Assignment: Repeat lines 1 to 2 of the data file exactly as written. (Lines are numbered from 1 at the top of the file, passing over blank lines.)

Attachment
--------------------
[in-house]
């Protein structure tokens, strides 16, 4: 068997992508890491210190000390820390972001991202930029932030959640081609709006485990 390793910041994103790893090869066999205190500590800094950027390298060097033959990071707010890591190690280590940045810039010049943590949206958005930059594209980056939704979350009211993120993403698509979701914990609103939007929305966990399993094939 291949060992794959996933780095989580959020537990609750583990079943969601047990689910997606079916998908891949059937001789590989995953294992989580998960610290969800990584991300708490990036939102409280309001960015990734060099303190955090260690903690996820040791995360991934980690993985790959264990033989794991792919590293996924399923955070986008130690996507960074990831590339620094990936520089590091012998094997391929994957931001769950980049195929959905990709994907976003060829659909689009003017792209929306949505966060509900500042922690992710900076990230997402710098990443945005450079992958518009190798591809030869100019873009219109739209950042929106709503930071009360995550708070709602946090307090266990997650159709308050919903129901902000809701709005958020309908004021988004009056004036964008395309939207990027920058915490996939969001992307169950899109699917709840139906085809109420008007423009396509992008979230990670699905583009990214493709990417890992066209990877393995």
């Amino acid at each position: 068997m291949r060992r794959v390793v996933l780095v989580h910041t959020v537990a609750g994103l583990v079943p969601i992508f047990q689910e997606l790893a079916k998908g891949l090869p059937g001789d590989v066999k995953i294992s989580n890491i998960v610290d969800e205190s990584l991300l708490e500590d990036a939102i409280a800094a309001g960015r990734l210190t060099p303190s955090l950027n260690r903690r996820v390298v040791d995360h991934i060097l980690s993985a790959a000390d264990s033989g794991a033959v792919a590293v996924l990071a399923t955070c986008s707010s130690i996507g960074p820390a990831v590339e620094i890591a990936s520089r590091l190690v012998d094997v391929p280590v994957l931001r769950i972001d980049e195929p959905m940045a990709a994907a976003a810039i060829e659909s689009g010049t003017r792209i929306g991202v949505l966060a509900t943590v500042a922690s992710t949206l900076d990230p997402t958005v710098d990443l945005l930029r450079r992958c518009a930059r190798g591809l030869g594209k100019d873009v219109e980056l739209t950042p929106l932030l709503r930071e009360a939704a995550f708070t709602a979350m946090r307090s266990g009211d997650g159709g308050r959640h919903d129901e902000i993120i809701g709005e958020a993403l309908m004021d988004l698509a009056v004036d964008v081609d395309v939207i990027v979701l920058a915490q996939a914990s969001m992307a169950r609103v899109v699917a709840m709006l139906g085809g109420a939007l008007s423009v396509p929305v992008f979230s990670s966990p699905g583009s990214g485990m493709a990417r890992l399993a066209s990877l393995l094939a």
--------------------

[in-house]
């Protein structure tokens, strides 16, 4: 068997992508890491210190000390820390972001991202930029932030959640081609709006485990 390793910041994103790893090869066999205190500590800094950027390298060097033959990071707010890591190690280590940045810039010049943590949206958005930059594209980056939704979350009211993120993403698509979701914990609103939007929305966990399993094939 291949060992794959996933780095989580959020537990609750583990079943969601047990689910997606079916998908891949059937001789590989995953294992989580998960610290969800990584991300708490990036939102409280309001960015990734060099303190955090260690903690996820040791995360991934980690993985790959264990033989794991792919590293996924399923955070986008130690996507960074990831590339620094990936520089590091012998094997391929994957931001769950980049195929959905990709994907976003060829659909689009003017792209929306949505966060509900500042922690992710900076990230997402710098990443945005450079992958518009190798591809030869100019873009219109739209950042929106709503930071009360995550708070709602946090307090266990997650159709308050919903129901902000809701709005958020309908004021988004009056004036964008395309939207990027920058915490996939969001992307169950899109699917709840139906085809109420008007423009396509992008979230990670699905583009990214493709990417890992066209990877393995």